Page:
Failure To Thrive: How To Give Your Clinic’s Revenue Cycle A Healthy Injection of Cash

April 7, 2016

Note: We are pleased to present the following guest post by Jill Arena, FACMPE – Managing Partner, Health e Practices, LLC

Doctors want to deliver better care. That’s why they went to medical school and became physicians. Yet, to actually deliver better care day in and day out, physicians must also run a successful clinic or work for someone who does. The two go hand-in-hand.

Did you know that medical professionals spend more than any other industry to bill and collect for services they’ve already rendered to patients? It’s astounding. Clinics have certified experts, highly trained coders and powerful practice management software on their side, yet it remains an expensive and frustrating proposition just to get paid for the care provided to patients. Let’s explore why this is so.

Frequently, offices entrust their entire cash flow to a clerical person (or team) who is paid $14-15 per hour. If these billers do not receive appropriate on-the-job training, this can lead to hundreds of thousands of dollars being left on the table.

Hopefully, you can’t relate to the following story. One practice we worked with came to us with accounts receivable in excess of $833,000; Days in A/R that were greater than 73; and work queues of unfinished claims that needed follow up in excess of 600.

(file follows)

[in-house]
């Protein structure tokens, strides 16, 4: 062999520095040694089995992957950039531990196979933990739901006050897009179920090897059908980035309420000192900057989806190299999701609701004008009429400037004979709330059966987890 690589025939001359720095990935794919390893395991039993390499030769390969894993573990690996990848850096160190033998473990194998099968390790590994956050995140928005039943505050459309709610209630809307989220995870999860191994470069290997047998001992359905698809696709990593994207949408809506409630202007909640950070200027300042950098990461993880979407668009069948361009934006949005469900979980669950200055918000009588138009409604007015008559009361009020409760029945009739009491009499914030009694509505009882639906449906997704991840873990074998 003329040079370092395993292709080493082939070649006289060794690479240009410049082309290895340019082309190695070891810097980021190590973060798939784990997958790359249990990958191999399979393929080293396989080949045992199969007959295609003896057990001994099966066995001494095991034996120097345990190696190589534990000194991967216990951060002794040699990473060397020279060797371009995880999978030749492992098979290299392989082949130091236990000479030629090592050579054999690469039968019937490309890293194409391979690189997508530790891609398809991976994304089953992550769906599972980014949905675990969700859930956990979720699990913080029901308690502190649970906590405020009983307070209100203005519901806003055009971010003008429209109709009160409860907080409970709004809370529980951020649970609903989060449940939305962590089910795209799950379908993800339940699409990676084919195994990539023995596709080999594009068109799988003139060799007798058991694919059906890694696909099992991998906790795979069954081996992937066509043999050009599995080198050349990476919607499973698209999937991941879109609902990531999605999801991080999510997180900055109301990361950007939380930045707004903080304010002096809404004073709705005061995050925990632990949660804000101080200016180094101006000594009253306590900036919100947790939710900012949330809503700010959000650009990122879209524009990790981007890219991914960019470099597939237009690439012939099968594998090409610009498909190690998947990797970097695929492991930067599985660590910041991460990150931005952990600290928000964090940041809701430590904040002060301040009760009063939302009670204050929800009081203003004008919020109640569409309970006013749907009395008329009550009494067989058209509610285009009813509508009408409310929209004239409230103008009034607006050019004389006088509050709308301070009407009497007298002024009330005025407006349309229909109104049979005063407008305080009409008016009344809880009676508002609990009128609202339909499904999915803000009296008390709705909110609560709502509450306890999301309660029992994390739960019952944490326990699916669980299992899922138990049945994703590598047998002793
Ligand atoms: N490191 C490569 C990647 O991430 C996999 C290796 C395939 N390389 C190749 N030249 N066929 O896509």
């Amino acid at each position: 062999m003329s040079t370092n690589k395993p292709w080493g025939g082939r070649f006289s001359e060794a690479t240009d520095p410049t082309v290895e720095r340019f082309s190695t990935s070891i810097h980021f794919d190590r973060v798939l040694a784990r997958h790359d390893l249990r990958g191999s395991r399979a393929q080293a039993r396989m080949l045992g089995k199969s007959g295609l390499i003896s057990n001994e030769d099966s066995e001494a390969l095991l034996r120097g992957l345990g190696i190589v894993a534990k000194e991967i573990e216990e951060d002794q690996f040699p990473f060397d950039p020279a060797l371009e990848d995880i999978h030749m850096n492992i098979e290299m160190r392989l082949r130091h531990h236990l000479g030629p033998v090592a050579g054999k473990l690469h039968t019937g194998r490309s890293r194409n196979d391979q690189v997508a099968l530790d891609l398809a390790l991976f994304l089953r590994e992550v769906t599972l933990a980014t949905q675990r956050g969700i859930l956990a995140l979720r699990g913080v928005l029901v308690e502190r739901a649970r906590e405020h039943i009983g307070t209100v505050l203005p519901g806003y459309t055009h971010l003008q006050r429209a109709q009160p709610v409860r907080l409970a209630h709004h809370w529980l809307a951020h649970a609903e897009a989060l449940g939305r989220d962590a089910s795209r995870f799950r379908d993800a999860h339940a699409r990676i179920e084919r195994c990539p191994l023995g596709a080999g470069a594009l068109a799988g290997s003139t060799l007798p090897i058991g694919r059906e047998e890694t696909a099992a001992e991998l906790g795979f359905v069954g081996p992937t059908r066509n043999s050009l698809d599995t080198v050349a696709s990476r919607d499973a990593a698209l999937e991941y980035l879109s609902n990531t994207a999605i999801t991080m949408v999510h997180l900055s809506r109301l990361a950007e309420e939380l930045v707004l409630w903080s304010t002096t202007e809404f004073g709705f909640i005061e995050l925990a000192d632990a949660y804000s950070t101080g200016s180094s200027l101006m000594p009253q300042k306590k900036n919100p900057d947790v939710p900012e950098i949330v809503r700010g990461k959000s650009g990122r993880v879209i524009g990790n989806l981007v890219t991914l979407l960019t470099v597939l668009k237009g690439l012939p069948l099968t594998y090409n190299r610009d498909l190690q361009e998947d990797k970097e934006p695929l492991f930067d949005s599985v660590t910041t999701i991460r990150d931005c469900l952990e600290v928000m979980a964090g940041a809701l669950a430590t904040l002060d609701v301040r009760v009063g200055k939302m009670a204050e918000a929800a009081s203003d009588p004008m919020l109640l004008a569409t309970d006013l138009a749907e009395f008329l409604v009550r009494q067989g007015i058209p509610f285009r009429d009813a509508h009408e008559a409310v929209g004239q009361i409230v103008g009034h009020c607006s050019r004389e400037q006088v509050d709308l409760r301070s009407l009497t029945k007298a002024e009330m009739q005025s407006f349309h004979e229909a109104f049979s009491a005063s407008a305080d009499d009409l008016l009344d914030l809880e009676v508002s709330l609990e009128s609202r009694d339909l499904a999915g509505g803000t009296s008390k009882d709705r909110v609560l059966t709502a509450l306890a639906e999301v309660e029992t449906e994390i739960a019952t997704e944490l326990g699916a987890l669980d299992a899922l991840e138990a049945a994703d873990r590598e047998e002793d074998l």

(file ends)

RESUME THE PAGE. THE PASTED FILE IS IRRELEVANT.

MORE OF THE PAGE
Clearly, some clinics are feeling real pain when it comes to their revenue cycle. The good news is there is a well-defined path to A/R recovery and ongoing wellness. First off, all profitable clinics have key performance indicators (KPIs) in place.

Key performance indicators might include:
• Number of days in Accounts Receivable as measured against MGMA national benchmarks
• Total dollars in Accounts Receivable as measured against MGMA national benchmark
• Percentage of clean claims
• Payer mix
• Overall aging within the Accounts Receivable
• Coding patterns and distributions for high-volume CPT codes

Each of these KPIs can be tracked and graphed for both a numerical and a visual output each month. This way, any degradation of performance can be addressed immediately.

Medical practices are business and business need cash flow to operate. The right KPIs along with written workflows, active tracking mechanisms, and a commitment to staff training will greatly improve the financial performance of the clinic.

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